Zuiko 100mm f/2 or 100mm f/2.8

Discussion in 'Olympus' started by jonathan_hillhouse, Jan 28, 2009.

  1. Hi everyone,

    I have wanted the 100mm f/2 for so long now and, due its high cost and scarcity, I am considering the f/2.8.

    My question is how much of an imporvement is the f/2 over its slower cousin? Is it just faster or is there are noticeable improvement in sharpness and bokeh?

    Do you think it is worth waiting until I can afford my dream lens?

  2. generally, faster zuiko lenses are of higher quality.
  3. If you want a 100mm lens and can get the 2.8 now, and then perhaps a 2.0 later, I say go for it.

    Myself, I would get the 100/2.8 and look for the 90/2.0 for future acquisition.
  4. The f/2 is much better, bigger, heavier and much more expensive. I agree that the 100mm f/2.8 plus 90mm f/2.0 macro is a perfect combination.
    As a side-note, if you are going to use any of these lenses on a 4/3 digital camera with an adapter, the 90 and 100mm f/2 are sharp wide open, while the 100mm f/2.8 needs to be stopped down at least to f/4 for corner sharpness. Center sharpness on the other hand, is more than good enough wide open, which makes the 100mm f/2.8 a very nice, small portrait lens with a long reach on an Olympus E-1/3/30.
  5. This:
    may be interesting to read.
  6. I don't have both to compare, but I can tell you that the 100mm f/2.8 is one nice lens. It's got very decent background separation even though it isn't "fast" and it's just so small and light that I carry it with me alot. I've got a 135mm f/2.8 Tamron lens that almost never comes out to play because it easily weighs twice as much as the little guy. Odd filters are another consideration. If you shoot B&W and use filtration, or want to use a polarizer, you should get the lens that matches filters you already have. 55mm filters for the f/2 are a tad more expensive than 49mm filters for the f/2.8... and most Zuiko lenses are 49mm.
    100mm f/2.8
  7. Hello Jonathan,
    I have been using the 2.8 version since the early 1990's and still use it now. I have found it to be very sharp and contrasty, with excellent bokeh properties. Its tiny size (43mm long) makes it an ideal travel companion and the fact that it takes 49mm filter adds to it's appeal.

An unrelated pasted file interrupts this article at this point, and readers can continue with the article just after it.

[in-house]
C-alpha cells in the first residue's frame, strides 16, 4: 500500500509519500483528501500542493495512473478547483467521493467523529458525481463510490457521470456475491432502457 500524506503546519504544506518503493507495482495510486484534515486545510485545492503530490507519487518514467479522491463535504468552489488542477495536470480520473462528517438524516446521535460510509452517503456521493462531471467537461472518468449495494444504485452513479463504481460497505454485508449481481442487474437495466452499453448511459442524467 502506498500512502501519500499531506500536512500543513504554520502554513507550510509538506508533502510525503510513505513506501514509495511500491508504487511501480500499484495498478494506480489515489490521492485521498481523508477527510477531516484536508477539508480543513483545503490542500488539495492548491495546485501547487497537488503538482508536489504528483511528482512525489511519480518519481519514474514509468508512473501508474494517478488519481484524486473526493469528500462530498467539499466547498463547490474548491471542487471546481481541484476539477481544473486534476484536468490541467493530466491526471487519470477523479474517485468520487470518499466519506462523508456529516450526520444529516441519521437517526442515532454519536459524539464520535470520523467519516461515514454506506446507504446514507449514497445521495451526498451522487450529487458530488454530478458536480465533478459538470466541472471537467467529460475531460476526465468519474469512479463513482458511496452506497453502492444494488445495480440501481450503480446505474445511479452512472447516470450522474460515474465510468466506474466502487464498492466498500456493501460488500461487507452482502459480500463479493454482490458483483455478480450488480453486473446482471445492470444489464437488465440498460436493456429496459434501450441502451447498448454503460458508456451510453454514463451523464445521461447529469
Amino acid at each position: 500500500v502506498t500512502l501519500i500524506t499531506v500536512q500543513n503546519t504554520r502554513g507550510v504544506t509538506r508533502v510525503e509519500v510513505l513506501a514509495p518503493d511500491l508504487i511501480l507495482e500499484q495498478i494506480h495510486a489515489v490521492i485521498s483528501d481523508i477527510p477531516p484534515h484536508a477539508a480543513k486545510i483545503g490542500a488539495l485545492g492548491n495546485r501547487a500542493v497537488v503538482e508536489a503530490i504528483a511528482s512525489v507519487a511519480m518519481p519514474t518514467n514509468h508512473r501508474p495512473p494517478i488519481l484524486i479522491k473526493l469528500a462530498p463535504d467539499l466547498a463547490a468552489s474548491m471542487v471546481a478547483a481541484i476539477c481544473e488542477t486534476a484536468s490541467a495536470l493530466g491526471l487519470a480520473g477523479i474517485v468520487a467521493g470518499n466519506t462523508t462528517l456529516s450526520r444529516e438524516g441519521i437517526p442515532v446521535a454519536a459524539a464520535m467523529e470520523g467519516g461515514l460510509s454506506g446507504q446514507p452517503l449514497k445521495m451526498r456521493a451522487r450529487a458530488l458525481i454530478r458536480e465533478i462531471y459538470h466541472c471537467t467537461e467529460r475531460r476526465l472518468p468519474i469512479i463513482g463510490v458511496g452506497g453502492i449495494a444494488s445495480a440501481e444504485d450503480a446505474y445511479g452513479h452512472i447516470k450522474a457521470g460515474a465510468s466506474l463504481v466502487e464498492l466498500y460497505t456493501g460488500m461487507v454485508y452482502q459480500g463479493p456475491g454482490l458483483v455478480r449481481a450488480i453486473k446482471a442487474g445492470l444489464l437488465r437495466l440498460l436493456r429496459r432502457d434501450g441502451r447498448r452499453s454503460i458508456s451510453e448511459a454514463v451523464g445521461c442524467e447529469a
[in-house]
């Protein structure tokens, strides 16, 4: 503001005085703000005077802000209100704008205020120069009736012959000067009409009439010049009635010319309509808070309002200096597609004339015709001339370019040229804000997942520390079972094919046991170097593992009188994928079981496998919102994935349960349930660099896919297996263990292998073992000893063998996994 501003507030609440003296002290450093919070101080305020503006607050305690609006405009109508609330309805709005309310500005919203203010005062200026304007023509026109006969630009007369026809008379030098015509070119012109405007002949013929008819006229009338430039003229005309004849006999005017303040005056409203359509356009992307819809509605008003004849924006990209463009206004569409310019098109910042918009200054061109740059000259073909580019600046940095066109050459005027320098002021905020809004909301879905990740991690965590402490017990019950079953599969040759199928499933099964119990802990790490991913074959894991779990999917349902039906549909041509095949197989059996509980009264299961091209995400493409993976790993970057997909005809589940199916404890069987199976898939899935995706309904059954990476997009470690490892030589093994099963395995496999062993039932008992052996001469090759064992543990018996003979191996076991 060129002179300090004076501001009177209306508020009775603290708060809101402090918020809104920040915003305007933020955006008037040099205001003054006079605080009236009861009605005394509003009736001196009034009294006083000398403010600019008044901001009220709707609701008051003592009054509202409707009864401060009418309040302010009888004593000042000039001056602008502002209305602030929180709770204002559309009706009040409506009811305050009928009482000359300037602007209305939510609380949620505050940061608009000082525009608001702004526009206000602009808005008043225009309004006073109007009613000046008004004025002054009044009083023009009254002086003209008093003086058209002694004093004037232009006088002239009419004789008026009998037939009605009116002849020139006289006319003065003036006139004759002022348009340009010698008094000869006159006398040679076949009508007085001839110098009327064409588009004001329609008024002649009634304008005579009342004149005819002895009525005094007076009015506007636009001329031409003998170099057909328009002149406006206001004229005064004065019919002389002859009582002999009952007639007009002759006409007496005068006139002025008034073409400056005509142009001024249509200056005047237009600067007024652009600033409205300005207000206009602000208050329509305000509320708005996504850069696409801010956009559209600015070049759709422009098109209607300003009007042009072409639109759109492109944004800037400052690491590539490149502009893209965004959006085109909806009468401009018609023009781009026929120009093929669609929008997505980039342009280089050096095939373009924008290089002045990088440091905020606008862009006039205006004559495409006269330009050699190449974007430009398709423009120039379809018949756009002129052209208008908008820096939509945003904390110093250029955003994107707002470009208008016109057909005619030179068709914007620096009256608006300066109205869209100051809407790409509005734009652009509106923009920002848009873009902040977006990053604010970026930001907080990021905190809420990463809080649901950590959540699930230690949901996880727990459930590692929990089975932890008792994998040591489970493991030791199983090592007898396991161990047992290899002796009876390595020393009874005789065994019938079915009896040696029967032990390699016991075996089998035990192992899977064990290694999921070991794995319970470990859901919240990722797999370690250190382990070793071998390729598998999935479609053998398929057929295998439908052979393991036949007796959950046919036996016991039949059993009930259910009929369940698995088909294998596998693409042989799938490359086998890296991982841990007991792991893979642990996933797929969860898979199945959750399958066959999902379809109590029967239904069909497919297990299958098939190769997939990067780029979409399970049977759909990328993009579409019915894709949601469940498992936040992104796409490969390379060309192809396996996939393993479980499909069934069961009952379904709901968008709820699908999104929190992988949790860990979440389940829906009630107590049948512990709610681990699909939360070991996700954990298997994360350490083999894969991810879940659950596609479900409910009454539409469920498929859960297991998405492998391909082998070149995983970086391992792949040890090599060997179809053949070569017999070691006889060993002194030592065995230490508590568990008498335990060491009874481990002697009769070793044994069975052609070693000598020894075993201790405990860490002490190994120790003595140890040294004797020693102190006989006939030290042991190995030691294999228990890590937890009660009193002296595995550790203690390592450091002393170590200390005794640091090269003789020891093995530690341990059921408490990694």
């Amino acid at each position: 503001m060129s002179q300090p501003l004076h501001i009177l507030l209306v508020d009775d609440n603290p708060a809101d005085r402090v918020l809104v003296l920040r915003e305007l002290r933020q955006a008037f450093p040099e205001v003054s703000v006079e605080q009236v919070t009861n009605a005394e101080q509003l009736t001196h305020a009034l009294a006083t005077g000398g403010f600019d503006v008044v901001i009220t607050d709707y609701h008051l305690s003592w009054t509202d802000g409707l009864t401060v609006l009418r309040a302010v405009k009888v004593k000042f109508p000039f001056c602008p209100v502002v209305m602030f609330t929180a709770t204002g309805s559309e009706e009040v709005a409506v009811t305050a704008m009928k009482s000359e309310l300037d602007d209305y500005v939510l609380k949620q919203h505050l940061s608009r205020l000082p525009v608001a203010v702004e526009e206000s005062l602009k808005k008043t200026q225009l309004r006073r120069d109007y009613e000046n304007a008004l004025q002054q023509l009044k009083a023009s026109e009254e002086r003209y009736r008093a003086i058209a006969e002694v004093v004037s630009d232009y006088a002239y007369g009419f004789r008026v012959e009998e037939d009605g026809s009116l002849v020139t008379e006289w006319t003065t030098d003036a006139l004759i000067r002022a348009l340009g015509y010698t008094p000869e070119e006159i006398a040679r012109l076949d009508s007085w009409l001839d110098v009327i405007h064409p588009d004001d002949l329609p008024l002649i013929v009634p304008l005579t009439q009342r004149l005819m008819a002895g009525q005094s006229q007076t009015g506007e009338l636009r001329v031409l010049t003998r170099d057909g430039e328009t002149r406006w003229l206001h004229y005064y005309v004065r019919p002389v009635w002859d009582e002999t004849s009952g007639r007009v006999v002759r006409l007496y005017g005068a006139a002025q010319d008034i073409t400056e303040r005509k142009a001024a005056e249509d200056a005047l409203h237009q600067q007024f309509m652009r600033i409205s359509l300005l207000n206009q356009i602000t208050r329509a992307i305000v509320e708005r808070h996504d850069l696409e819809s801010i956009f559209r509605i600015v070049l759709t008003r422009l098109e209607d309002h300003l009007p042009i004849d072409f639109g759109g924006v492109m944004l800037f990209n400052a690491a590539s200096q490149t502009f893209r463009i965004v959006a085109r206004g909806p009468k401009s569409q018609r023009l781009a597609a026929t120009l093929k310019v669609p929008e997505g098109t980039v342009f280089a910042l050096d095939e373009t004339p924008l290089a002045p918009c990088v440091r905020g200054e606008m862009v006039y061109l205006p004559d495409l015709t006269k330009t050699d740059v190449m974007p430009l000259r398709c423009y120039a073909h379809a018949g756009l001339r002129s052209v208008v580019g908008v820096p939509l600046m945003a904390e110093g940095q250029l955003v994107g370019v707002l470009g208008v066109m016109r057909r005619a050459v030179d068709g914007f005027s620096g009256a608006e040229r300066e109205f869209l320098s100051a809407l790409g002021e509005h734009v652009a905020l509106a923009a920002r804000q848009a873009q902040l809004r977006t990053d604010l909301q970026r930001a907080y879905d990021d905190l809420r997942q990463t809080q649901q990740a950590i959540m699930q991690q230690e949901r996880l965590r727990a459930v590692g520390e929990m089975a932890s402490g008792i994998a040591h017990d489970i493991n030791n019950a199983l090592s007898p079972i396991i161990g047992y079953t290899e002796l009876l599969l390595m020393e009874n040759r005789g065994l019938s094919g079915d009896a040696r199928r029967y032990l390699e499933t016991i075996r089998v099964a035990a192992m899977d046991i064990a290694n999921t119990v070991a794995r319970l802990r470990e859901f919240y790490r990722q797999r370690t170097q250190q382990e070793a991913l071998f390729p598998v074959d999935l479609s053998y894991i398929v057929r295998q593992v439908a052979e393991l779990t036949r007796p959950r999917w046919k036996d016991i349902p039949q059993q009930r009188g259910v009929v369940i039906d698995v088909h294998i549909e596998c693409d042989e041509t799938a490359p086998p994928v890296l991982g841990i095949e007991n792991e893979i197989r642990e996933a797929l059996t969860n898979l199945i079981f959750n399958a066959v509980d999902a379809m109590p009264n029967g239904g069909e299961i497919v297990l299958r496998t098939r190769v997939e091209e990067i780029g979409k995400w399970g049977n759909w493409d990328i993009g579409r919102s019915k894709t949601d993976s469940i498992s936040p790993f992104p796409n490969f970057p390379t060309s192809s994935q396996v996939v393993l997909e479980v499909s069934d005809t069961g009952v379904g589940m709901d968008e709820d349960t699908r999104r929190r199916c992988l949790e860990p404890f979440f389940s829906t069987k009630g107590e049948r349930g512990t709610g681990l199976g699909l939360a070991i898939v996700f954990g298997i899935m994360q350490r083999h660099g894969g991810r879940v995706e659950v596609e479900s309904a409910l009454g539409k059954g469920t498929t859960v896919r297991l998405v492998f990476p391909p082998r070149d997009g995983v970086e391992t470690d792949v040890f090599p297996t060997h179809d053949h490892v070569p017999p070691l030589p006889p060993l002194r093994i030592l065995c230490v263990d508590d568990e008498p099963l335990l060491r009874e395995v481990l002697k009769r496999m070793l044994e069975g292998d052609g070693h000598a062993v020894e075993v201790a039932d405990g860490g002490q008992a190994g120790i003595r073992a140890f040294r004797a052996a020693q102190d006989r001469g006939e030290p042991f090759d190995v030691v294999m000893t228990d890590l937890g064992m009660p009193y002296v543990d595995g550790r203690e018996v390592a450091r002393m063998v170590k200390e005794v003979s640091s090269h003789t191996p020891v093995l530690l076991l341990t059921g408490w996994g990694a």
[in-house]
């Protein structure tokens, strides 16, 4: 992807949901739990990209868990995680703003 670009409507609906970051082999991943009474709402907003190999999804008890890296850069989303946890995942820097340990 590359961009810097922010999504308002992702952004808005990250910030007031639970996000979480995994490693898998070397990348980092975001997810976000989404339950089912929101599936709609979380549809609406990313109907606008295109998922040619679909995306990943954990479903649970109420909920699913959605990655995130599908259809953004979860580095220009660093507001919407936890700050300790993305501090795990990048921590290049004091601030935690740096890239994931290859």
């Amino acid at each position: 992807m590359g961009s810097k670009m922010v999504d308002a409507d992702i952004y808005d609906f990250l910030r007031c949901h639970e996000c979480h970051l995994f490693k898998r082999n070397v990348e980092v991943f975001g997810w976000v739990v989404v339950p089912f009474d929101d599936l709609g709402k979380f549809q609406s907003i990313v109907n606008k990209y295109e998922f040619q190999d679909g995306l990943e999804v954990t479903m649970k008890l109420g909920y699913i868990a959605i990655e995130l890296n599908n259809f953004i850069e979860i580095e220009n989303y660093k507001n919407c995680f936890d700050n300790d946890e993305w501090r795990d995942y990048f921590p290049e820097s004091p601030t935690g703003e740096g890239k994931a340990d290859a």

I have always fancied the f2 version, but they are quite scarce and pretty expensive. From what I have read, the performance of the f2 is excellent wide open. It is much heavier, longer, and takes 55mm filters. If I came across one in good condition, at the right price, I would probably buy it. IIRC, it focusses very close without any form of additional extension - very nice indeed. Personally, I would prefer to own this lens over the Zuiko 90mm.
    Cheers, Steve.
  8. I've been using an OM4 with a full complement of OM lenses since the mid 80's. The lens that produces the best images for me is the 100mm F/2.8. Best for me is defined as crisp, smooth, and great color. Ergonomically, it is my favorite travel lens; small and light. When shooting macro, I use the 50mm and 90mm OM macro lenses. Viewing transparencies with a loupe, the images with the 100mm F/2.8 are as crisp as the two macro lenses. I've never used the 100mm F/2.0. However, with the images I get using the F/2.8 lens, I see no reason to purchase a lens that is more expensive and takes a larger filter.
  9. hi Jonathan,
    i know that the 100mm f2.8 owners are very happy with their lot (and so are the 100mm f2 owners which - production numbers aside - must contribute somewhat to the scarcity of this lens) but if this is your dream lens then why settle for anything less? this is a highly regarded and excellent lens... so, go for it! although you may be in for a long wait (it took me about 2 years to find one in the 'right' condition and at the 'right' price - and then a week later i found another one that was slightly cheaper.. typical !!! ) so maybe get a 100mm f2.8 (or late MC version 85mm f2?) as a stop gap solution and take it from there?
    cue - photo examples.
    lady shot http://farm4.static.flickr.com/3050/2905108597_2b0c9f7513_b.jpg
    OM4Ti, 100mm f2, Fuji Sensia 100 - reckon this was about f4
    flower shot http://farm4.static.flickr.com/3147/2841001632_e24e4740cb_b.jpg
    OM4Ti, 100mm f2, Fuji Sensia 100 - wide open